August 21, 2006

Queensland turns to trivial pursuits

The media has got it in for Bruce Flegg.

Today he announced that English would be made a compulsory subject for all Queensland secondary school students. This was in the context of the federal government's decision to make Australian history compulsory for years nine and ten. I'm shocked. I thought English was compulsory.

But that wasn't the story that the media carried. One journalist asked Flegg who Brisbane was named after. He didn't know. For the record, the answer is Sir Thomas Brisbane. As a matter of full disclosure I should say that I thought it was someone called Lord Brisbane. Both Flegg and I were wrong. So I suspect would be the majority of Queenslanders, as well as the press corp, but it looks like instead of trying their hands at serious political analysis my journalistic colleagues are just looking to create the Flegg gaffe of the day and file that as their story. It's a bit of a gimme, but ultimately sells journalism and the voters short.

While we're on the trivial, all campaigns seem to have run out of puff. Peter Beattie's headline promise today was $52 million over five years to boost equipment and training for emergency services volunteers. The details as to how this will be spent are sketchy, suggesting that no-one has any idea. There's talk of building cyclone shelters, which is then qualified by saying they might be incorporated into new buildings. They have to be capable of withstanding winds of 306 kilometres per hour, so they're going to be expensive. Given that the number potentially affected by severe cyclones has to be in the hundreds of thousands is $52 million going to be enough? As far as I can tell, no-one asked that question.

Lawrence Springborg's promise was to reimburse employers the Workcover payments that they incur for employing apprentices, which the Coalition expects to increase apprentice numbers from 78,800 to 83,000. This hardly seems likely given that workcover payments, depending on the size of your business, are somewhere in the region of 1% percent. The problems with apprenticeships are structural - employers pay them a full-time wage only to have them away studying regularly. Again, I didn't hear any hard questions.

Maybe politics has always been like this. Afterall, John Hewson never did live down an inability to say how much GST would be paid on a freshly baked cake. Or maybe all politics is just reality TV and Bruce Flegg has become the weakest link.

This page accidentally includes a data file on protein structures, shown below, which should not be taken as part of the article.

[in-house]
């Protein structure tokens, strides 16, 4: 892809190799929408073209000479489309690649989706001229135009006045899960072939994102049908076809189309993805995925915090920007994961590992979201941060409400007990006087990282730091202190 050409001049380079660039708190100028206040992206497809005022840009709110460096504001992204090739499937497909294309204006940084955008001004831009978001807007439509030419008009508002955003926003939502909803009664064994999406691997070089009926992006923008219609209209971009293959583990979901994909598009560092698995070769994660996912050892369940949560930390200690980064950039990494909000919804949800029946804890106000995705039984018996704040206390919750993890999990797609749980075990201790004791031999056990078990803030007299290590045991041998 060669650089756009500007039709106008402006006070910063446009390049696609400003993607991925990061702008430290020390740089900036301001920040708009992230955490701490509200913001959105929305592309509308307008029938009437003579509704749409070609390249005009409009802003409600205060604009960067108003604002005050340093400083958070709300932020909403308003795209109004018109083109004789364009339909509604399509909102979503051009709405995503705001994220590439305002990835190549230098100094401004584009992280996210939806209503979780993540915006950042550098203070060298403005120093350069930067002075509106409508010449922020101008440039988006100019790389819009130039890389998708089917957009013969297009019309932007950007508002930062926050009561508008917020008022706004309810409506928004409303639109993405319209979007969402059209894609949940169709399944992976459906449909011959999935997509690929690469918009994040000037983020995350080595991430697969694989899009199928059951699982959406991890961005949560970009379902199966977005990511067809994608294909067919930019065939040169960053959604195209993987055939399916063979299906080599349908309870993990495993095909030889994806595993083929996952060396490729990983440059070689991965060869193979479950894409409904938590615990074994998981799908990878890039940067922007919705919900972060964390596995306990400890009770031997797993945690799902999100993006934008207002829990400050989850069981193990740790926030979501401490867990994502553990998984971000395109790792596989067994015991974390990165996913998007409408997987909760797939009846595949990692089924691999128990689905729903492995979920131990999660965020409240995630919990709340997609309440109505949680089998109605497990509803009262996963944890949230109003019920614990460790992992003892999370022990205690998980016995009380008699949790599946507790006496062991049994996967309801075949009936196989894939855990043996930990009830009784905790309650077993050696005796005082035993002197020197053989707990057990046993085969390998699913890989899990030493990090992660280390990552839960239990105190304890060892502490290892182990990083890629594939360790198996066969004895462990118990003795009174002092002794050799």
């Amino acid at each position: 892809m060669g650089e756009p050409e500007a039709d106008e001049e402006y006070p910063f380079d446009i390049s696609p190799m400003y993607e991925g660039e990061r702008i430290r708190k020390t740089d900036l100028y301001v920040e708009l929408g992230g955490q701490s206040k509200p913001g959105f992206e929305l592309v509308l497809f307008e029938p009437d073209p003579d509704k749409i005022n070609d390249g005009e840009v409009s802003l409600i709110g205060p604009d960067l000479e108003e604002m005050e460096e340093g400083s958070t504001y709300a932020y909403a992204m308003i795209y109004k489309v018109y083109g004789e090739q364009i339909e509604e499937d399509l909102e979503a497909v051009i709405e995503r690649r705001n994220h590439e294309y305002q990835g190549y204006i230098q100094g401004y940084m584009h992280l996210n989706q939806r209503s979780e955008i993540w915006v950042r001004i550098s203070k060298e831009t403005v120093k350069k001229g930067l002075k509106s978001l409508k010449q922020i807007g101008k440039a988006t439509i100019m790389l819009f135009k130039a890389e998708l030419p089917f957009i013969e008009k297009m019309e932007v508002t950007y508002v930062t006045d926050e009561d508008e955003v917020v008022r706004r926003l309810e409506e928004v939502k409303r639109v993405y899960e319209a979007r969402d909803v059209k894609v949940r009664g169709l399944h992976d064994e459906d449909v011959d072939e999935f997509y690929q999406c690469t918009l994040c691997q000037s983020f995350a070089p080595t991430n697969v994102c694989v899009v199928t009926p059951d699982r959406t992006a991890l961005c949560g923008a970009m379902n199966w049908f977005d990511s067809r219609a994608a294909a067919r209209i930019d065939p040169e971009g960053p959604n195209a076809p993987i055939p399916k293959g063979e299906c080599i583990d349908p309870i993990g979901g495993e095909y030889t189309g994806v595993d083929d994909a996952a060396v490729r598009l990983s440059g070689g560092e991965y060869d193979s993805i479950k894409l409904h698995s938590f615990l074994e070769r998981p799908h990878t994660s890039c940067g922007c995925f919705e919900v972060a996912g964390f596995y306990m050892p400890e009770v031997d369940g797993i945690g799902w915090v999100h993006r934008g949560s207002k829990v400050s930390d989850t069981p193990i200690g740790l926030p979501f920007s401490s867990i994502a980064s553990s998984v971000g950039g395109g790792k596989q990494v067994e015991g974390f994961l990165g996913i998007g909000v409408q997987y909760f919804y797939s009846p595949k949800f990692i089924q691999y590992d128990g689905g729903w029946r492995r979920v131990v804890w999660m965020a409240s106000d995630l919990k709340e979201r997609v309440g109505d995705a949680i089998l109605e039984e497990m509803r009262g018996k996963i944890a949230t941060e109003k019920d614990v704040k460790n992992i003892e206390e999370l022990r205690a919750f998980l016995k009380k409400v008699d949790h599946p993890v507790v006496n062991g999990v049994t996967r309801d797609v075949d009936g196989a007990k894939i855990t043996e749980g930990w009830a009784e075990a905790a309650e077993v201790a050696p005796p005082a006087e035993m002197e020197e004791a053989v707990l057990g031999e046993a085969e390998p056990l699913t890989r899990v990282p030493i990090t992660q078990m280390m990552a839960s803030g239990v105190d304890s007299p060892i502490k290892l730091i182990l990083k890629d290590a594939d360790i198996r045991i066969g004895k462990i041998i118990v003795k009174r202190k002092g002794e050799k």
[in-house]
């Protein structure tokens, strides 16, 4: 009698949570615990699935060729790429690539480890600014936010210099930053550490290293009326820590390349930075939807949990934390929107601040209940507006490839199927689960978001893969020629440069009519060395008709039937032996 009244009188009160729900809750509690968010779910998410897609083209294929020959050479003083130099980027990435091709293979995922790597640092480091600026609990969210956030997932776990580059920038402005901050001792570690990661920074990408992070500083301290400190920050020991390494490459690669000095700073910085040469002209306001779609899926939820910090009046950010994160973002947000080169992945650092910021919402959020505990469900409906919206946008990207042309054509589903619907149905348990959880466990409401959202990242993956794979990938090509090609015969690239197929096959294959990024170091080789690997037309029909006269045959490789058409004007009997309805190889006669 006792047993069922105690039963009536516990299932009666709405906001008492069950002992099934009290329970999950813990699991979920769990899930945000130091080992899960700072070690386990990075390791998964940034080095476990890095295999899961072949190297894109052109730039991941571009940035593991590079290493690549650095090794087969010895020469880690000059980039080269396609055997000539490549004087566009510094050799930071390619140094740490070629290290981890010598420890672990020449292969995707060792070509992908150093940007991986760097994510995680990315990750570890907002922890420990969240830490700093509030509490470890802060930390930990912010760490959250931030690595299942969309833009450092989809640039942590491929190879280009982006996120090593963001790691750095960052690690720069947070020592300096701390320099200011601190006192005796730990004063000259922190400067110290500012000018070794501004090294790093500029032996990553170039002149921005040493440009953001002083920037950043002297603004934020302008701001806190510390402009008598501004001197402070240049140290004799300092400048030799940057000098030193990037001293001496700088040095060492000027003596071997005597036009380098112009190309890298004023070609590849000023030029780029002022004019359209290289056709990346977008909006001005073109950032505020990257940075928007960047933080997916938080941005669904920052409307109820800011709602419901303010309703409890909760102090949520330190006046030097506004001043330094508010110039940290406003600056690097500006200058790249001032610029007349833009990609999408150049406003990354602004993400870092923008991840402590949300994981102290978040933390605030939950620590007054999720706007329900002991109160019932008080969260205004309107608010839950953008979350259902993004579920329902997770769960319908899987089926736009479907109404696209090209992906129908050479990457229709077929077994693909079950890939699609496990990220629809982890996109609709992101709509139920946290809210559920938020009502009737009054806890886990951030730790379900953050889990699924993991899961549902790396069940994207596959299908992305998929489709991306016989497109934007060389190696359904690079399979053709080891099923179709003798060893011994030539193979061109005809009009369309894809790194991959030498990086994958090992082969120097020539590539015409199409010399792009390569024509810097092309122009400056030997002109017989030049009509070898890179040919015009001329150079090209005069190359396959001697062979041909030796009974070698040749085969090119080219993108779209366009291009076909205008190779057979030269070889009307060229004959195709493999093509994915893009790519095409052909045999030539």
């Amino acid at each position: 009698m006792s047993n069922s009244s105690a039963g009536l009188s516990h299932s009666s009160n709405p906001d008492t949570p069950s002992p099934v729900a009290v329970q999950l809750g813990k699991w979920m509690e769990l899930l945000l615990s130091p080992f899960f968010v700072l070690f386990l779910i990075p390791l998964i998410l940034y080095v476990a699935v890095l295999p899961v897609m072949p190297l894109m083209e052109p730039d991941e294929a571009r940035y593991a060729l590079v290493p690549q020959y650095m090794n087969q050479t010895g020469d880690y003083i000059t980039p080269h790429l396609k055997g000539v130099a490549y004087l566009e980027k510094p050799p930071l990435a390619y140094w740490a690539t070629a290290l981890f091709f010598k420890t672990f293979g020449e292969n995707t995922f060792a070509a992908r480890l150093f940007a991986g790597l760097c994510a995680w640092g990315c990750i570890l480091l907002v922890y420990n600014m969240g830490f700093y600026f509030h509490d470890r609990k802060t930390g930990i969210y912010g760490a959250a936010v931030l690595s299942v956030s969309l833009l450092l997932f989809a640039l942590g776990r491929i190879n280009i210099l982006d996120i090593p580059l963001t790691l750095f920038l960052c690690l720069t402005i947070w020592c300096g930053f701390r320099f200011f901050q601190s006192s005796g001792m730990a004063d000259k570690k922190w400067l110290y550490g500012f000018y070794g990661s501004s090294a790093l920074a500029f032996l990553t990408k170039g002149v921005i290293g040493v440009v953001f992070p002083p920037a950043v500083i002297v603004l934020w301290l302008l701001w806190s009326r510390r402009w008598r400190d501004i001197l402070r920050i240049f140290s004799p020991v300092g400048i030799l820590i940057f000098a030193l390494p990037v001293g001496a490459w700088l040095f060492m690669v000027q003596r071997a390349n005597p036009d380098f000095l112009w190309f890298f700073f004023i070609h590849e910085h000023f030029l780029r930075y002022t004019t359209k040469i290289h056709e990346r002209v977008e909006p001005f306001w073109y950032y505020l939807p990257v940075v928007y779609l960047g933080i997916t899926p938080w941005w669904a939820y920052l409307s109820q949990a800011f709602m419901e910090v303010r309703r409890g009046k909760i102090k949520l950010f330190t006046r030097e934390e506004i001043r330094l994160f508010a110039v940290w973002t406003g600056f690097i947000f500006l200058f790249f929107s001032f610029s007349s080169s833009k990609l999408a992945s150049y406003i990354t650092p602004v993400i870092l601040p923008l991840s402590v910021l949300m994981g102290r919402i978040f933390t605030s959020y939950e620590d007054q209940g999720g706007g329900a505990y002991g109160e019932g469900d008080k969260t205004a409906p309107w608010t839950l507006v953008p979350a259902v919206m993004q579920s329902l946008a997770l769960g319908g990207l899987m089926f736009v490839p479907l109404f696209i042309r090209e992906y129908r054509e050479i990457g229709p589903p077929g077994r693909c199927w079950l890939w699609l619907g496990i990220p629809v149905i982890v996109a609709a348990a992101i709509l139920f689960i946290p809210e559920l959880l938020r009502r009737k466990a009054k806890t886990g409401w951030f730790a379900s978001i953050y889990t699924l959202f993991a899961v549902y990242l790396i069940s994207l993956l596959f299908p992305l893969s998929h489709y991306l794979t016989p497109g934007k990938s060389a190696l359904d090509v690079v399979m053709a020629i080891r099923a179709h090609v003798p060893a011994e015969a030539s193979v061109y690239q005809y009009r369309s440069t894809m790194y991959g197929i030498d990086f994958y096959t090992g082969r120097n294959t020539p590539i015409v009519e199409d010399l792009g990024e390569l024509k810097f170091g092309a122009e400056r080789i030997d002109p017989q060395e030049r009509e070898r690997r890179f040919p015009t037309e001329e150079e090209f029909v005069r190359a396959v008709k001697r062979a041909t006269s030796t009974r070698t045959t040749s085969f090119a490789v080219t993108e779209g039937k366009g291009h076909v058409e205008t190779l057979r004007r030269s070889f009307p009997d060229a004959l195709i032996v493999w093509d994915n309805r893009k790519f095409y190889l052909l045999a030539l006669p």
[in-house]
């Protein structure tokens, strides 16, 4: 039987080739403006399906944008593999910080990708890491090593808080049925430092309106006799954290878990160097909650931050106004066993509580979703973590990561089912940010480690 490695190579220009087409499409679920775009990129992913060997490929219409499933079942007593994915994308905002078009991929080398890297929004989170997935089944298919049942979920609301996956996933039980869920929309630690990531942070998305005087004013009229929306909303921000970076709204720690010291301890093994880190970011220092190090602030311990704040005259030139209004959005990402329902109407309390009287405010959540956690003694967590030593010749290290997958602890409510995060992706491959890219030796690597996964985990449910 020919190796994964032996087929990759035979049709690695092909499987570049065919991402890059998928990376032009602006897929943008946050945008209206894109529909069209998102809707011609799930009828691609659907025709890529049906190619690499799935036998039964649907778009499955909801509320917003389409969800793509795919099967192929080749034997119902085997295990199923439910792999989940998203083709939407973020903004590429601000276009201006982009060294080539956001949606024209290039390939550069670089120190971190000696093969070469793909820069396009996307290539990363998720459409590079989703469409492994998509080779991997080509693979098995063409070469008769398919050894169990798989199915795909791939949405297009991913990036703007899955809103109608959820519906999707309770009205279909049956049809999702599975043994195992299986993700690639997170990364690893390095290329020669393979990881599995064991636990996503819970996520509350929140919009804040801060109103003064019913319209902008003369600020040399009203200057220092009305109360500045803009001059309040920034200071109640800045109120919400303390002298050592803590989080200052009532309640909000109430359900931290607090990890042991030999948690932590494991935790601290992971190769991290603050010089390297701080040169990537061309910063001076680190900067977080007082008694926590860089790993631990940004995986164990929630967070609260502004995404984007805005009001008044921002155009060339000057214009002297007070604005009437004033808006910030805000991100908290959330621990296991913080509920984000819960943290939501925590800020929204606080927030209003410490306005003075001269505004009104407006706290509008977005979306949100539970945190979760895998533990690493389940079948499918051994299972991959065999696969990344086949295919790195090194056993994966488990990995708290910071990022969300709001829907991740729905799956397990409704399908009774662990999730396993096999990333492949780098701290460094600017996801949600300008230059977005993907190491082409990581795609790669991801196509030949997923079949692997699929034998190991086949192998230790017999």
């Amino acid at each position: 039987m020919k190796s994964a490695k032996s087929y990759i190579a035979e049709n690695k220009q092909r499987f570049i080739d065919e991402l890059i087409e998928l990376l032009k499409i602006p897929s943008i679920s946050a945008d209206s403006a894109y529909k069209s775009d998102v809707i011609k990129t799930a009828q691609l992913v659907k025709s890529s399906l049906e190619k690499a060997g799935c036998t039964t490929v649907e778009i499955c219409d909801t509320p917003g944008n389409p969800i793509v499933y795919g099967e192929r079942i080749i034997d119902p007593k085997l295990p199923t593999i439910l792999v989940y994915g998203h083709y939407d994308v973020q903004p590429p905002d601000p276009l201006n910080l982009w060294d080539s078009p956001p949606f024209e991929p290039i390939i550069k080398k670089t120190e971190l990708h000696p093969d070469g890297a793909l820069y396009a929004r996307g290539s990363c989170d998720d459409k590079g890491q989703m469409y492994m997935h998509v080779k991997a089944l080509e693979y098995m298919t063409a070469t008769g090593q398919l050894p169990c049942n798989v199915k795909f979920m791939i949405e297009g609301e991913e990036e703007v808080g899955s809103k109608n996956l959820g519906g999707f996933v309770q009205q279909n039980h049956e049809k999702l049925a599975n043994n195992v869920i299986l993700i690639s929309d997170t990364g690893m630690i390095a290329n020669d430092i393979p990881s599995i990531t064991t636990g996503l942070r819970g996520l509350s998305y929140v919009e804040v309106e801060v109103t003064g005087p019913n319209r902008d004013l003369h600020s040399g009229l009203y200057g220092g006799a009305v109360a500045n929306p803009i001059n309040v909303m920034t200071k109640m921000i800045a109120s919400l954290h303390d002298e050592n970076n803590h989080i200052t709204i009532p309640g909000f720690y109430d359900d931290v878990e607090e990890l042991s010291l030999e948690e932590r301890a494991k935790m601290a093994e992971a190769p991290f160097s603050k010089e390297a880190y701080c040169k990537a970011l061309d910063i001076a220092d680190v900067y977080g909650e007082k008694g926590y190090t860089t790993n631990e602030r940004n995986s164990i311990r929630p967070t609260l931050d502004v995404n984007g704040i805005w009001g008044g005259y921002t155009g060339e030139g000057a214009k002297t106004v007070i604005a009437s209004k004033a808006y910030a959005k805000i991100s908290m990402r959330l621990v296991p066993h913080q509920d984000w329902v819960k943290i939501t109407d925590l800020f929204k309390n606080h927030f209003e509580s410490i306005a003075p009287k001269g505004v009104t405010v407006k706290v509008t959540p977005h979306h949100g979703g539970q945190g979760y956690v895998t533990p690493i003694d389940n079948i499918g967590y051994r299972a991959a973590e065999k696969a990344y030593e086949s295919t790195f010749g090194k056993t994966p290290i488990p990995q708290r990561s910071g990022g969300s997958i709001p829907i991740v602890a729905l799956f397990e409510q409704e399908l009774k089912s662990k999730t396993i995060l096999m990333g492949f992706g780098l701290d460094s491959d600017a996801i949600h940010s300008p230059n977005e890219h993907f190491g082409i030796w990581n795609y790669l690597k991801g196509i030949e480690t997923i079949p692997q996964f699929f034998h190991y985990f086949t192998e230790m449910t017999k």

Posted by Graham at August 21, 2006 07:46 PM
Comments

Beattie's done a backflip on compulsory history. It's coming to Queensland now, despite Welford's strong objections. I hope he's boned up on his explorers!

Posted by: Mark Bahnisch at August 23, 2006 09:23 AM

Certainly a stunt. Probably just as well he fluffed the answer to the question - took all the attention, and I'm told that most talk-back radio callers this morning were sympathetic to him.

Posted by: Graham Young at August 22, 2006 10:45 PM

From what the Education Minister said today, it seems that over 98% of senior students do English. Though it’s not “compulsory”, as there are no compulsory subjects, apparently schools encourage everyone bar special ed students to do it. So the literacy argument from Flegg is still a stunt and a furphy.

Posted by: Mark Bahnisch at August 22, 2006 08:20 PM

There are no compulsory subjects in Years 11 & 12. But the vast majority of students do study English.

Posted by: wpd at August 22, 2006 01:00 PM

I missed that on the coverage. Of course English is compulsory. The media should have run with that - arguably it's a bigger blunder than the Sir Thomas Brisbane thing.

Posted by: Kim at August 22, 2006 02:23 AM

Trackback.

Posted by: Mark Bahnisch at August 22, 2006 01:37 AM

I did yell at the tv "Sir Thomas Brisbane"! My flatmate can confirm it. You're probably right, Graham, but Flegg has run his race so far in such a manner that the obvious media angle is "Flegg's stuff up of the day", which you're quite correct to say they're running with.

To switch to policy, the problem with apprenticeships is not so much on the demand side (employers not creating enough vacancies) but on the supply side - ie many young people not wanting to do them. There are a range of factors driving that, which indeed need to be addressed, but the complexities don't lend themselves to a simplistic policy announcement.

I don't doubt, though, that Beattie's cyclone stuff is poll driven and conjured out of the air rather than being based on hard policy work either.

Posted by: Mark Bahnisch at August 21, 2006 11:28 PM

If Flegg or his advisors had been 'on the ball', he should have reacted much better than he did. After all, Julie Bishop, didn't know that Blaxland, Lawson and Wentworth were the first Europeans to cross the Blue Mountains.

The whole debate is pureile. History is much more than 'dates' and 'facts': surely?

Posted by: wpd at August 21, 2006 10:19 PM
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